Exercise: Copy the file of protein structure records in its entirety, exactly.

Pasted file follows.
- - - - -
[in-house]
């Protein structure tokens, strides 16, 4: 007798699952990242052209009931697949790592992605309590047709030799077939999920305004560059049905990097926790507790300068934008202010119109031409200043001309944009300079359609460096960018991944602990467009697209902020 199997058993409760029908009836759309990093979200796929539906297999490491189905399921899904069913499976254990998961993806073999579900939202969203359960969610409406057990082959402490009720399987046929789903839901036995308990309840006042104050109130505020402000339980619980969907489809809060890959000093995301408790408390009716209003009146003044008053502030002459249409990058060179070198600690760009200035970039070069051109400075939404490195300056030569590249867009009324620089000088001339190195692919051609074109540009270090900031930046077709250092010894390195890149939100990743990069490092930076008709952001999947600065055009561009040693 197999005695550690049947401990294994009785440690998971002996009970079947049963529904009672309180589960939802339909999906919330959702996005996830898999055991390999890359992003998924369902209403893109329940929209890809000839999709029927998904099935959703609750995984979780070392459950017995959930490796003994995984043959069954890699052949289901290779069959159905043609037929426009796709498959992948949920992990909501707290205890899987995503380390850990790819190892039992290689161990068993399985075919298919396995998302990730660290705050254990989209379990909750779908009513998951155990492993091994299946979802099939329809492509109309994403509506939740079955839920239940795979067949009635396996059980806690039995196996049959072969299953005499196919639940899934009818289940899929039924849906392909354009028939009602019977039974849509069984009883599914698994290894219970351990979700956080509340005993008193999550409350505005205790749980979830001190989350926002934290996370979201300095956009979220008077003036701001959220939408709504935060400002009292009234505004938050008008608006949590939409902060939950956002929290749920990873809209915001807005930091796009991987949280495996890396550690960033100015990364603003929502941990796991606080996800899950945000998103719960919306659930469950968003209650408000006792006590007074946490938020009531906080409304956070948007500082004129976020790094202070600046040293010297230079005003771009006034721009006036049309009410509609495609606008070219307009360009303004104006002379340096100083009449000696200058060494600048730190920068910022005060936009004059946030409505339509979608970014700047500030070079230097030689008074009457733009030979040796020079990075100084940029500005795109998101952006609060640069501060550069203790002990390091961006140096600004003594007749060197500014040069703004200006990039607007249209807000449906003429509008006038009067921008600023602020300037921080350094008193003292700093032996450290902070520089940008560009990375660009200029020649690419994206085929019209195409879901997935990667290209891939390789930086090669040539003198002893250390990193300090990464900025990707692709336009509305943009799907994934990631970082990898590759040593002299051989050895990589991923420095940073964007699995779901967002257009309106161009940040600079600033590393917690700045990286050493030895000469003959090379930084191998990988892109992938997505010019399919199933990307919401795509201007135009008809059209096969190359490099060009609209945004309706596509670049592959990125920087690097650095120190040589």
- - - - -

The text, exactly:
[in-house]
């Protein structure tokens, strides 16, 4: 007798699952990242052209009931697949790592992605309590047709030799077939999920305004560059049905990097926790507790300068934008202010119109031409200043001309944009300079359609460096960018991944602990467009697209902020 199997058993409760029908009836759309990093979200796929539906297999490491189905399921899904069913499976254990998961993806073999579900939202969203359960969610409406057990082959402490009720399987046929789903839901036995308990309840006042104050109130505020402000339980619980969907489809809060890959000093995301408790408390009716209003009146003044008053502030002459249409990058060179070198600690760009200035970039070069051109400075939404490195300056030569590249867009009324620089000088001339190195692919051609074109540009270090900031930046077709250092010894390195890149939100990743990069490092930076008709952001999947600065055009561009040693 197999005695550690049947401990294994009785440690998971002996009970079947049963529904009672309180589960939802339909999906919330959702996005996830898999055991390999890359992003998924369902209403893109329940929209890809000839999709029927998904099935959703609750995984979780070392459950017995959930490796003994995984043959069954890699052949289901290779069959159905043609037929426009796709498959992948949920992990909501707290205890899987995503380390850990790819190892039992290689161990068993399985075919298919396995998302990730660290705050254990989209379990909750779908009513998951155990492993091994299946979802099939329809492509109309994403509506939740079955839920239940795979067949009635396996059980806690039995196996049959072969299953005499196919639940899934009818289940899929039924849906392909354009028939009602019977039974849509069984009883599914698994290894219970351990979700956080509340005993008193999550409350505005205790749980979830001190989350926002934290996370979201300095956009979220008077003036701001959220939408709504935060400002009292009234505004938050008008608006949590939409902060939950956002929290749920990873809209915001807005930091796009991987949280495996890396550690960033100015990364603003929502941990796991606080996800899950945000998103719960919306659930469950968003209650408000006792006590007074946490938020009531906080409304956070948007500082004129976020790094202070600046040293010297230079005003771009006034721009006036049309009410509609495609606008070219307009360009303004104006002379340096100083009449000696200058060494600048730190920068910022005060936009004059946030409505339509979608970014700047500030070079230097030689008074009457733009030979040796020079990075100084940029500005795109998101952006609060640069501060550069203790002990390091961006140096600004003594007749060197500014040069703004200006990039607007249209807000449906003429509008006038009067921008600023602020300037921080350094008193003292700093032996450290902070520089940008560009990375660009200029020649690419994206085929019209195409879901997935990667290209891939390789930086090669040539003198002893250390990193300090990464900025990707692709336009509305943009799907994934990631970082990898590759040593002299051989050895990589991923420095940073964007699995779901967002257009309106161009940040600079600033590393917690700045990286050493030895000469003959090379930084191998990988892109992938997505010019399919199933990307919401795509201007135009008809059209096969190359490099060009609209945004309706596509670049592959990125920087690097650095120190040589």